Where data has been obtained directly from the individual, the privacy notice must include, for example, the identity and contact details of the data controller, details about the purpose and ‘lawful basis’ for the processing, who will receive the data, how long it will be retained for and any possible consequences if data is not provided (if ‘contract’ or ‘legal obligation’ are relevant – see above). Individuals must also be told what rights they have in respect of their data including, where relevant, their right to withdraw consent (see below). The code states that information can be delivered orally, in writing, through signage or electronically.
In practical terms before GDPR comes into force, HR teams will need to think about when and where they will use ‘privacy notices’ and ensure that the information provided to individuals meets the new requirements. Obvious points in the relationship for example are during recruitment (telling prospective employees what you will do with their application data for example) and when an employee starts work (seeking information from employees about bank details and next-of-kin for example). While there is nothing to say that privacy notices cannot feature in a contract or in a handbook you should understand that this won’t work on every occasion and for every purpose. For example, if you are relying on ‘consent’ as your lawful basis for processing the data, you must be able to demonstrate that the individual has positively opted in on a particular issue as opposed to simply providing them with a default clause or statement. Further ICO guidance is expected on privacy notices imminently.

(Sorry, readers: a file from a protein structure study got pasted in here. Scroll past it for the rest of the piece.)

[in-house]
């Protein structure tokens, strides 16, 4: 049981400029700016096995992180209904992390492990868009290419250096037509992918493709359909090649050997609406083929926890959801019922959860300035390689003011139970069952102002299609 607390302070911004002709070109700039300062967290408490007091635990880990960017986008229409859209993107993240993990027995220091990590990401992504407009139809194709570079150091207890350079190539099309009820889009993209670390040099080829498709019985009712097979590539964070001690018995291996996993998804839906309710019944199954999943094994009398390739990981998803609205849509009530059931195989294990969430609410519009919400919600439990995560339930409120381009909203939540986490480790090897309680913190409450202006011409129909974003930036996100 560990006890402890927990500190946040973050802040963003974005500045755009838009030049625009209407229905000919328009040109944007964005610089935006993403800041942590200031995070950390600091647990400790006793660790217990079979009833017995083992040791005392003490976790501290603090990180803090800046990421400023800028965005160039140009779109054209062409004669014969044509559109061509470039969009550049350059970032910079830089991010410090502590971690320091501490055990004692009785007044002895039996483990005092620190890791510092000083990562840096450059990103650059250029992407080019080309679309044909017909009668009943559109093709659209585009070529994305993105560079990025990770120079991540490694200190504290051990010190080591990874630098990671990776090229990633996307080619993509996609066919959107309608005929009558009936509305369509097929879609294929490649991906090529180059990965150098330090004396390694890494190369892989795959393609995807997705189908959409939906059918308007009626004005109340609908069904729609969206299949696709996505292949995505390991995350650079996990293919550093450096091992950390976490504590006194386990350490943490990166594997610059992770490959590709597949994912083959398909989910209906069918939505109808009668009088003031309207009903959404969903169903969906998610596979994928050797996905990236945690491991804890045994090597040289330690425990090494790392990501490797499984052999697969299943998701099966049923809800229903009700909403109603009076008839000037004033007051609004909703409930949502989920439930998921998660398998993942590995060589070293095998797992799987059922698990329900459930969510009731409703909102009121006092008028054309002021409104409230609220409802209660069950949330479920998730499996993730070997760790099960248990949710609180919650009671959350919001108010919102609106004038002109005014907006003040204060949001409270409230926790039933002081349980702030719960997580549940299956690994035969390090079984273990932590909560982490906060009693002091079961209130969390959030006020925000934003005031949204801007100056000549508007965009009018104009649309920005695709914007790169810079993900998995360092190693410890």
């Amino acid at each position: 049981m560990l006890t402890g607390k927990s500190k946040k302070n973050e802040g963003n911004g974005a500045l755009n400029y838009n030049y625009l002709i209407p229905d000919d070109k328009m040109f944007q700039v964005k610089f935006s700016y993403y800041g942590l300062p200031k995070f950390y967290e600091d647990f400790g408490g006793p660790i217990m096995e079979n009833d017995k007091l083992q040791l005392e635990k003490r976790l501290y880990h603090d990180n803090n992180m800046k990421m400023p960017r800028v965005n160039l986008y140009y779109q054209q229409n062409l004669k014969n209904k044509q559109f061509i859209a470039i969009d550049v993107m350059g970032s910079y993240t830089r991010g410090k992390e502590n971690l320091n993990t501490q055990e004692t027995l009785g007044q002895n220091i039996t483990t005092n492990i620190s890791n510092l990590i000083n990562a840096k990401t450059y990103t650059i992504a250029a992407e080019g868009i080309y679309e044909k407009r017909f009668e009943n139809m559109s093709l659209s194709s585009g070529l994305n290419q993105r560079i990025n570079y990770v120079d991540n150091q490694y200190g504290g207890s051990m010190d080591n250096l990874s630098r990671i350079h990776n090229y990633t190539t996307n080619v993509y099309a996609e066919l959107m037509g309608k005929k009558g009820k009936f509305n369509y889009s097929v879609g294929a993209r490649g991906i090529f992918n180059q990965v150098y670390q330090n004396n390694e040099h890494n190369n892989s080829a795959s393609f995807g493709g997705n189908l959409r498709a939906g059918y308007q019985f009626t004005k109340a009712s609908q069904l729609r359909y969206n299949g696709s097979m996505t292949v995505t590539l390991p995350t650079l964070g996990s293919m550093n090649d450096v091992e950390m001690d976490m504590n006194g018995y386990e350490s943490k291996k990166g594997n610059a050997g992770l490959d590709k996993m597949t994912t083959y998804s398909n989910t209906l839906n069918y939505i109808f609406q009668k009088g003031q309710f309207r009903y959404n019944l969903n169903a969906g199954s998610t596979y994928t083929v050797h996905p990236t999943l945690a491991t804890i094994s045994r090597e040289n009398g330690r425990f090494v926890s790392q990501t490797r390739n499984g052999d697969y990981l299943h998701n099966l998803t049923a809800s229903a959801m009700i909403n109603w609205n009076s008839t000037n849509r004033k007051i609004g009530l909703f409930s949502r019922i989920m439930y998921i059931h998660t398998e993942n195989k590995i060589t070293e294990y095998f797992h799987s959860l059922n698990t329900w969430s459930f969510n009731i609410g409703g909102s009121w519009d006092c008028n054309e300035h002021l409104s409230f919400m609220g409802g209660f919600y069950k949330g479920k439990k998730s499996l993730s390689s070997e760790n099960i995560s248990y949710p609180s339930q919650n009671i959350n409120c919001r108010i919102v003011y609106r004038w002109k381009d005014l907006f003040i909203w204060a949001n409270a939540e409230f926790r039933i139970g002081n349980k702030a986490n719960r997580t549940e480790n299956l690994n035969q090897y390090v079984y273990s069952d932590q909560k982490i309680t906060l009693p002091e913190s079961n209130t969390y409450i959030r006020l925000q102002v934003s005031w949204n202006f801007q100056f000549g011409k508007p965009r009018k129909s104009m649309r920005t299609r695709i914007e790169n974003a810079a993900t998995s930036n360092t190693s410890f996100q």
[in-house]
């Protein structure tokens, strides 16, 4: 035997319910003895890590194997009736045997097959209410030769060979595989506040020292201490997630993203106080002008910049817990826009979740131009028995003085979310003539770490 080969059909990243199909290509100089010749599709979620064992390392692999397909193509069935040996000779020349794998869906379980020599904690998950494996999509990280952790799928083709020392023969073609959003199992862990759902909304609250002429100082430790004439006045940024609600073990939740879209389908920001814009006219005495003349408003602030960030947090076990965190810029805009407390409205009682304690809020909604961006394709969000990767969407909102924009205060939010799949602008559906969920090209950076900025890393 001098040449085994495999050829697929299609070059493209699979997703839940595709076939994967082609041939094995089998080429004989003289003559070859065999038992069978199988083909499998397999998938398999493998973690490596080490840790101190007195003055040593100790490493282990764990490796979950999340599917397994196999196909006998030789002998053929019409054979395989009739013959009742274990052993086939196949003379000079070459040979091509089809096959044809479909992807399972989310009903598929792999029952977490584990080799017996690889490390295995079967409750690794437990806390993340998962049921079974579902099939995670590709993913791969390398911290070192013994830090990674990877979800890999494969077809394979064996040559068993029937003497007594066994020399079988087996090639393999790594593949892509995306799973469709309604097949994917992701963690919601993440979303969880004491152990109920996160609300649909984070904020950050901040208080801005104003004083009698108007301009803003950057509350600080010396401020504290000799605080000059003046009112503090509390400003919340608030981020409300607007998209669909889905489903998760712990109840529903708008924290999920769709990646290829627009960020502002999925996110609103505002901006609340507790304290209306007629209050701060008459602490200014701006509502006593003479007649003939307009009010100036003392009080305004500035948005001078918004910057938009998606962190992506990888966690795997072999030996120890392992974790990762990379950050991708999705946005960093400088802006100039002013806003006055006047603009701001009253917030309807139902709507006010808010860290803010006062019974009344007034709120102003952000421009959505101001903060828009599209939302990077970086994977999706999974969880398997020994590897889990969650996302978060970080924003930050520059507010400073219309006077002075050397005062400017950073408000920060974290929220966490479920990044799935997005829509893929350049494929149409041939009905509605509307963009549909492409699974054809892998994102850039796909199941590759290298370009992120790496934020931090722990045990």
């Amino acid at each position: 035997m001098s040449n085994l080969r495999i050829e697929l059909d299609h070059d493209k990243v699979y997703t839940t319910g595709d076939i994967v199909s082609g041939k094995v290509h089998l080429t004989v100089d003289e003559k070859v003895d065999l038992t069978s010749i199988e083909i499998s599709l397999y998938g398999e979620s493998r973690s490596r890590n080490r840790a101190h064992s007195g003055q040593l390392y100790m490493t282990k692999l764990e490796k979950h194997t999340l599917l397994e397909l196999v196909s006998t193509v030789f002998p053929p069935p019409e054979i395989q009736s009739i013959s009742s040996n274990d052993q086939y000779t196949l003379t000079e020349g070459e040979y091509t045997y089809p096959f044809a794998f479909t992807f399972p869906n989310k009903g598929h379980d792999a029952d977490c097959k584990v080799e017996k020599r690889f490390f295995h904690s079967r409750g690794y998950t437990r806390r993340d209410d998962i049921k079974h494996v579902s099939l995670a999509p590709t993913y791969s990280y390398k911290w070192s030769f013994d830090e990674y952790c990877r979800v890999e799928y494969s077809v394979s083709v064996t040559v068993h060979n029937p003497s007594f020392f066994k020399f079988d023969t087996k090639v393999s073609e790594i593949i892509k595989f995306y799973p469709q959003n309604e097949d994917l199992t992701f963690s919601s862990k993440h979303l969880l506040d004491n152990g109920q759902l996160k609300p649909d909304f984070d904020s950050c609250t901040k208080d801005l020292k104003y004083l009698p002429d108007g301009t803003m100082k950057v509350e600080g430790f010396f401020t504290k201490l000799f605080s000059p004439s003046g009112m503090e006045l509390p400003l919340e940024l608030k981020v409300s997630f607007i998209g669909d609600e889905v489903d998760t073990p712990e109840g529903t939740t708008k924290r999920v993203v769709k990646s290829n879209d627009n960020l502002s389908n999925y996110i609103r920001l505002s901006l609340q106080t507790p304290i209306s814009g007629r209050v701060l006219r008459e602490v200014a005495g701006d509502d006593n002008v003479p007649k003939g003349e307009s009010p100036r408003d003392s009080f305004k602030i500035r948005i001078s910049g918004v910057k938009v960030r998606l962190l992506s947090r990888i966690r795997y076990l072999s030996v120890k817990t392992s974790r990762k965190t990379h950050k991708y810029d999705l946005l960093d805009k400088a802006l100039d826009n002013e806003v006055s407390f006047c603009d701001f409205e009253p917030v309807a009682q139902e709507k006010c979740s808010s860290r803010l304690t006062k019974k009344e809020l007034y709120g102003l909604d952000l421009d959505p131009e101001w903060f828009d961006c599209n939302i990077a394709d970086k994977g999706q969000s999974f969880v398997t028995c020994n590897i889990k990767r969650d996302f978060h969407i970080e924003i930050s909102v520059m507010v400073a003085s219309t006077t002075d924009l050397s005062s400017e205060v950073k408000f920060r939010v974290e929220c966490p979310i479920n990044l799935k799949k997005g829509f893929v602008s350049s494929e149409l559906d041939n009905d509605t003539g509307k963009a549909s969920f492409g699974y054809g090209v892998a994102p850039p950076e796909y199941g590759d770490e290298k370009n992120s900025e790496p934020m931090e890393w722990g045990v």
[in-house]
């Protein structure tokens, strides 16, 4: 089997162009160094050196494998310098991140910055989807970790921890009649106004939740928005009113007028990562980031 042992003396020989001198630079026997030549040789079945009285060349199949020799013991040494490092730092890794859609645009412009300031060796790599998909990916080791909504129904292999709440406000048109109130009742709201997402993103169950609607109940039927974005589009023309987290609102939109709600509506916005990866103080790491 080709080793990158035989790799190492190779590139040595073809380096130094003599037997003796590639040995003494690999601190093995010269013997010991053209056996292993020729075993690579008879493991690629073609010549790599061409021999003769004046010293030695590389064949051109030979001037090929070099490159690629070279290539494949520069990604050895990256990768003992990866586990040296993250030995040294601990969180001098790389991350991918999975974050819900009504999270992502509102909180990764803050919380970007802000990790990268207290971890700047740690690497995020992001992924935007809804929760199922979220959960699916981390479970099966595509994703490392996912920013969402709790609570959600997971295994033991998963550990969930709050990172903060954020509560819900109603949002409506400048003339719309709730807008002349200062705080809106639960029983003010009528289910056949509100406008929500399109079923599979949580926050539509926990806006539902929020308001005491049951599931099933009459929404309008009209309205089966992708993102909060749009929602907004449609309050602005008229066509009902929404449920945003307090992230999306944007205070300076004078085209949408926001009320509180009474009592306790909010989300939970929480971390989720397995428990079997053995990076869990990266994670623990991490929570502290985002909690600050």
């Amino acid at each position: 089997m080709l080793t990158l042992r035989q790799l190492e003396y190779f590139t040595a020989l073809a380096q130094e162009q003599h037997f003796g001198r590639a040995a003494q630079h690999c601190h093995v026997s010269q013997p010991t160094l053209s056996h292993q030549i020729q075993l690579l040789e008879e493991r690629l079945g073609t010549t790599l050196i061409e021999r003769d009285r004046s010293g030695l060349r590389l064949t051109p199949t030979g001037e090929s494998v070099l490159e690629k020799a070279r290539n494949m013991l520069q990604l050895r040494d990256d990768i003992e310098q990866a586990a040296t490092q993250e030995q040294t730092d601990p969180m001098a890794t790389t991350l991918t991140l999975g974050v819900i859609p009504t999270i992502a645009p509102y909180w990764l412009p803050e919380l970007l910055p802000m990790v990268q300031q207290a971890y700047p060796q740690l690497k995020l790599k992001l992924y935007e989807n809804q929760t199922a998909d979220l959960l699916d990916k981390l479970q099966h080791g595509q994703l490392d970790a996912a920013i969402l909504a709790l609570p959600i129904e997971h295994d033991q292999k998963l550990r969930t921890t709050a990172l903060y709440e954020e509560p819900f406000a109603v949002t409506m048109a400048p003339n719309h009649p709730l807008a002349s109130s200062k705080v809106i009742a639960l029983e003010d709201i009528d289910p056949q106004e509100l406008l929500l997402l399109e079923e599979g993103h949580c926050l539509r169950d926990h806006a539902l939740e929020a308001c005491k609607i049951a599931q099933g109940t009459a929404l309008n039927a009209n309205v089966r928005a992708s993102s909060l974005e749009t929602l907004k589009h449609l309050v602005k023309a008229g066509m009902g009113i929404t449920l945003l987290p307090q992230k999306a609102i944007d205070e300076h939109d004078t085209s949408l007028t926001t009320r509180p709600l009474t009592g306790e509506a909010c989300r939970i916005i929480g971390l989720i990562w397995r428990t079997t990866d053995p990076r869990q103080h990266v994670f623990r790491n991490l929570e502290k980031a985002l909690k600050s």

What is the ‘right of access’?
The right of an individual to access the data you hold about them is not new to GDPR. Most HR teams will be familiar with the pain of dealing with data subject access requests, not least because employees often make them when litigation is on the horizon.